Whereas RE2 remake was universally praised, RE3’s remake received more of a mixed reaction. And I agree that as a standalone game it wasn’t quite as fascinating as RE2. It was a little more Aliens than Alien--still extremely well-made, with plenty of scares, but less of that psychological tension that made the first game so compelling. As a sequel and companion to RE2, however, I thought Resident Evil 3 was great, and it was all I really wanted from the first AAA game I played through after releasing Spelunky 2. Without getting too spoilery, defeating the main antagonist of the game felt like a metaphor for finishing off a protracted game development. It was cathartic.
Now I’m working through Resident Evil VII, which is another interesting sidestep in the series’ evolution, and greatly looking forward to Village in 2021 (hopefully?). So I think I can safely call myself a big fan. If you’re also a fan, I highly recommend the Archipel minidocumentary about the series’ creator, Shinji Mikami.
In the '90s and early 2000s, I was constantly on the lookout for fun little freeware games on sites like Home of the Underdogs and GameHippo. That’s probably how I came across Joosa Riekkinen’s Liero, a 1v1 deathmatch game with per-pixel destructible terrain and physics. In Finnish, “liero” means “worm”, but the game was more directly inspired by another freeware game, MoleZ, than the game it’s more superficially similar to, Worms. As a cult classic in the freeware scene, Liero would, in turn, go on to inspire some other great indie games like Noita (Finnish for “witch”) and Soldat.
I had two good friends who I played Liero with all the time growing up: Jon Perry (a fellow game developer who I’ve made several games with) and our classmate “Mad Dog”. After graduating high school, we all moved to different parts of the US, but whenever we got together, we’d try to fit in some games of Liero because, despite its age, there’s still nothing else really like it. In most deathmatch games, the arena is static, but in Liero you’re forced to adapt to rapid and organic changes to the environment, as unique weapons like larpas and chiquita bombs chew up the dirt. The physics are also sublime--both your worm and its projectiles have a nice heft to them and once you become adept with the game’s sole movement enhancement, the ninja rope, you can pull off trick shots that feel incredibly satisfying.
Despite being a niche game, Liero has been kept alive by a devoted community of fans who have dutifully preserved it in its classic form, as well as extended it with various mods and forks. Last year, a game developer by the name of Mario “Basro” Carbajal released what is, at least to me and my friends, the most important version of Liero yet: WebLiero, a browser-based port that allows anyone to easily challenge anyone else over the internet. Finally, we could all play Liero at any time, from anywhere… and we have! We taught another friend, “DrX”, how to play and together, the four of us have been meeting up once a week in WebLiero to play for a few hours and catch up with one another. This weekly WebLiero session has been such a welcome distraction during the most stressful parts of the pandemic and work that it’s hard to imagine this year without it.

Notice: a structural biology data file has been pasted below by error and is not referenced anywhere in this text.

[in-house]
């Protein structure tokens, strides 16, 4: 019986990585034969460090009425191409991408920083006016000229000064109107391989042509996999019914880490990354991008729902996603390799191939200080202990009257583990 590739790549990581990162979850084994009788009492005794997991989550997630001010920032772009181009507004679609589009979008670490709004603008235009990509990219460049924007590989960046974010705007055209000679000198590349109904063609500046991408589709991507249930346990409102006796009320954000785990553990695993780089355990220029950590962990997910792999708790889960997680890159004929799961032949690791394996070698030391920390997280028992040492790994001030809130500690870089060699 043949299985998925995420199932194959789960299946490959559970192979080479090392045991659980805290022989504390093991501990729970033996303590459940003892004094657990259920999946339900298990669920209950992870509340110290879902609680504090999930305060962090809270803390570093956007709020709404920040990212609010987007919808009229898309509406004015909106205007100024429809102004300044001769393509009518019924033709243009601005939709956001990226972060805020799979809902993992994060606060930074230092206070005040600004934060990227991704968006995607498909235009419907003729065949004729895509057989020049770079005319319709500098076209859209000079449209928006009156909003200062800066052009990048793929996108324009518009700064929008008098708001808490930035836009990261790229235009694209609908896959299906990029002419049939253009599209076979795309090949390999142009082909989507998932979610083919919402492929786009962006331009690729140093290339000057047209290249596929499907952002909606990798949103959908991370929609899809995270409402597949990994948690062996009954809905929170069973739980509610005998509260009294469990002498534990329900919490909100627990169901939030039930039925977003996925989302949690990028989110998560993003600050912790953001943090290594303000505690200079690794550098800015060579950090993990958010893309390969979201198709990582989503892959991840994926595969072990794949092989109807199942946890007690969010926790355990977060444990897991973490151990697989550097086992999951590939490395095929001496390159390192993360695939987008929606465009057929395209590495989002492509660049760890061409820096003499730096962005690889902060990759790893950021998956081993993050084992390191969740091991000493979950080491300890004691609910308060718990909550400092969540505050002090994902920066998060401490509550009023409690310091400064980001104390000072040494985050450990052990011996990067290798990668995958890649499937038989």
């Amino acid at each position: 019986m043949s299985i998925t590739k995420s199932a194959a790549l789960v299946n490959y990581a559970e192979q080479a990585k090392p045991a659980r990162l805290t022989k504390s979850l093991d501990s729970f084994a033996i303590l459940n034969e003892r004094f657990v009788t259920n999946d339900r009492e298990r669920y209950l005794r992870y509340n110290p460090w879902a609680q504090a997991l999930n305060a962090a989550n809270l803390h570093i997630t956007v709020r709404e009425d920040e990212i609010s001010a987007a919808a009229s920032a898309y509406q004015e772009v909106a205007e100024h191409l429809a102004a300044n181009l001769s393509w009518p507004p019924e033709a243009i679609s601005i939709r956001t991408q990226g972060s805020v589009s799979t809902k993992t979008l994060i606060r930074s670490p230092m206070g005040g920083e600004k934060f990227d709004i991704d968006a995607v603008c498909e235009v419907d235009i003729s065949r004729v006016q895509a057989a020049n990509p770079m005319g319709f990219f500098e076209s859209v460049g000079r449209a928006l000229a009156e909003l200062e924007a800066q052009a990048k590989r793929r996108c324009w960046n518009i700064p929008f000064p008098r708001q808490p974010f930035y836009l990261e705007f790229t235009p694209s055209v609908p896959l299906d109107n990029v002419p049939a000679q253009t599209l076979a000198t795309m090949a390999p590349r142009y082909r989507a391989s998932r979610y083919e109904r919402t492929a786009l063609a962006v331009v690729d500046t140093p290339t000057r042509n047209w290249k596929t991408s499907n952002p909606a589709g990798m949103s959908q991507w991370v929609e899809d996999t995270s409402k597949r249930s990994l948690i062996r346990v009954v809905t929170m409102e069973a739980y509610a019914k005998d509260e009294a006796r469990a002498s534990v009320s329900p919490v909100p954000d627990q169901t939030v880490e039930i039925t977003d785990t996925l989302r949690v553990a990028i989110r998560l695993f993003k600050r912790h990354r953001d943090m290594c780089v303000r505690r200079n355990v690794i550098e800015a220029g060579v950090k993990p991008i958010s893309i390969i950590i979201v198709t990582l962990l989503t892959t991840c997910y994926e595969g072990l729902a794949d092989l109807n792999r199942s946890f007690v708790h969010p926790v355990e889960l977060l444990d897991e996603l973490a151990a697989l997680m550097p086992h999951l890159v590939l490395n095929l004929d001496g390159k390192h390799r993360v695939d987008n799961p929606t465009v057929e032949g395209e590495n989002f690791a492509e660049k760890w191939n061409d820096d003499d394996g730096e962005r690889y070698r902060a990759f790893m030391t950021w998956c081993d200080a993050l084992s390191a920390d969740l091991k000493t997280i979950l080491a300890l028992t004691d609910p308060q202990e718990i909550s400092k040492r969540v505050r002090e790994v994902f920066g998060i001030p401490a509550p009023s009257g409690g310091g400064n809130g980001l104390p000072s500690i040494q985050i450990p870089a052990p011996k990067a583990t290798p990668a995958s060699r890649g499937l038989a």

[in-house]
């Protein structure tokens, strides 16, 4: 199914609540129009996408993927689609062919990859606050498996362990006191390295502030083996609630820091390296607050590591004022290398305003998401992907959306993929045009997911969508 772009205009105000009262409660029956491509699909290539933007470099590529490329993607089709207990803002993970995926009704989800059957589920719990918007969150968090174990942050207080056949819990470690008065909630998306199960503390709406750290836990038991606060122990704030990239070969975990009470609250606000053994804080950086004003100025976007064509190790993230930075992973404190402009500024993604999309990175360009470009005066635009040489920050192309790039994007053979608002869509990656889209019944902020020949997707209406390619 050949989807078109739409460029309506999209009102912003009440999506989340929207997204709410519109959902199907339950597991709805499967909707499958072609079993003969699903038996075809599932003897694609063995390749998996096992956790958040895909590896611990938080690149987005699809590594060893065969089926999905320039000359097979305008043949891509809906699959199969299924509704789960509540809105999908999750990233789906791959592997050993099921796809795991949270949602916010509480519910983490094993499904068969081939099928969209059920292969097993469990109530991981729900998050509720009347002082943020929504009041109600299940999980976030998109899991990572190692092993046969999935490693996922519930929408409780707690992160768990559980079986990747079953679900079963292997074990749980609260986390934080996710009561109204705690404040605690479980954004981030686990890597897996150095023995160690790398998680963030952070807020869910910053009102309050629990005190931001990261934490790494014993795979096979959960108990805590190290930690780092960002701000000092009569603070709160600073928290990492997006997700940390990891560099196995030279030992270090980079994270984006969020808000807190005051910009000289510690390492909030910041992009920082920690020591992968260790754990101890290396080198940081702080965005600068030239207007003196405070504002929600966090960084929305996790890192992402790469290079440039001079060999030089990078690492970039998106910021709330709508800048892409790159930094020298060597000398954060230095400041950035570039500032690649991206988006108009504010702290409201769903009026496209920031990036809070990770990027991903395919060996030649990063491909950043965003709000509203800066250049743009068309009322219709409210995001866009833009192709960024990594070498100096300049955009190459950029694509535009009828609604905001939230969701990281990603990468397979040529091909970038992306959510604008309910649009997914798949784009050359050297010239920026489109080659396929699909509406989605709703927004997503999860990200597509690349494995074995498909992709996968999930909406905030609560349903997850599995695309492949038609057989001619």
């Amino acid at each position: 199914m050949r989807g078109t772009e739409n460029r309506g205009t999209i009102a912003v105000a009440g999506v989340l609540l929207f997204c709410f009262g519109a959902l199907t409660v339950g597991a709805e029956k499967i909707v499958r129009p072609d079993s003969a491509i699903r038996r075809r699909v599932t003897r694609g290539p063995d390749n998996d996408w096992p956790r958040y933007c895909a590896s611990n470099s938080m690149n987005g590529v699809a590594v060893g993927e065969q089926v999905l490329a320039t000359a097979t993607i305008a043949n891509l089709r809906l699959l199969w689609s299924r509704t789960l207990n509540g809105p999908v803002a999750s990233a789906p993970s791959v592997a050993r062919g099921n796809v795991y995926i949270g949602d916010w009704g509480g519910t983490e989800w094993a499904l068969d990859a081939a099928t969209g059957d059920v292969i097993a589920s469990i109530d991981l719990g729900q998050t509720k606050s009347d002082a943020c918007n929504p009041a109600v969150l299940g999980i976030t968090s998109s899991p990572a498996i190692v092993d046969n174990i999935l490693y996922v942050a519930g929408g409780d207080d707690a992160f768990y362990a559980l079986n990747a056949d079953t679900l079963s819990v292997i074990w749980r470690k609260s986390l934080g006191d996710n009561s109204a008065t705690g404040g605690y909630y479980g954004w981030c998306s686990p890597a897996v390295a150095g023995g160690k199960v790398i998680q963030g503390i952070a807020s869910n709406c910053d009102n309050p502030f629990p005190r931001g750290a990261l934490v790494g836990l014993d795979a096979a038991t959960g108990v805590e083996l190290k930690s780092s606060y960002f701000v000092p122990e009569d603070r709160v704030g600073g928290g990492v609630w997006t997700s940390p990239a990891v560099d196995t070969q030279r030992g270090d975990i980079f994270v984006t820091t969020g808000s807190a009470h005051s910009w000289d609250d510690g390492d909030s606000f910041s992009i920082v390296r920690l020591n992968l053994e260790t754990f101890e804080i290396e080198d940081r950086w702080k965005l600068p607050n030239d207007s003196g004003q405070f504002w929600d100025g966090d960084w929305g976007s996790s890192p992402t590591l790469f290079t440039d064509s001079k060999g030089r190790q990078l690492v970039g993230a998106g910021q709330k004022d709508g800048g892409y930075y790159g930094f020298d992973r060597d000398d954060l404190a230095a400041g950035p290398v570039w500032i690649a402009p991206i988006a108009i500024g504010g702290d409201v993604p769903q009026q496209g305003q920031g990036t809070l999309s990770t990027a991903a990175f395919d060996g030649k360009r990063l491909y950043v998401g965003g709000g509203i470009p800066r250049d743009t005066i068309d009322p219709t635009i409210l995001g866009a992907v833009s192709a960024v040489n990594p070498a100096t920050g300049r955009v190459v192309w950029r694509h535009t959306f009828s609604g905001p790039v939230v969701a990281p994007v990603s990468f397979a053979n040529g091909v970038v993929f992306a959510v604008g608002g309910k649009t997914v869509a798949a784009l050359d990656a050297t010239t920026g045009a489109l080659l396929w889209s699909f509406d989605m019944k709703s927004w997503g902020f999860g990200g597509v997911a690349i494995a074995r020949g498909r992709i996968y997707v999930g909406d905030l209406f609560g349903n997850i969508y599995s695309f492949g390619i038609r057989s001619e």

Strangely enough, it seems like the majority of Liero’s current players enjoy playing it as a much faster-moving, twitchy game, with more powerful weapons and pre-built, mostly static arenas. But call us old-fashioned, my friends and I still strongly prefer the classic game (also known as 1.33). These new mods are fun but rob Liero of a lot of what makes the game unique, in our opinion. So if you try the game out, make sure you try playing it both ways to see which way feels the best to you.
I loved playing this game with my family this year. Some highlights include: laughing at each other trying and failing to catch tarantulas, chasing each other around in improvised games of tag, and dressing up for photoshoots. It brought me great joy to do some work on “Happy Isle” late at night and see my daughter’s reaction to it when she played the next day. Also, between reading dialogue, writing letters, counting bells, talking to Blathers, and making her own custom designs, it feels like she should get school credits from playing it.
Other than that, there’s probably not too much more I could say about THIS game during THIS year that hasn’t already been said. It’d be a great game any other year, but it felt like a necessary one for 2020 in particular.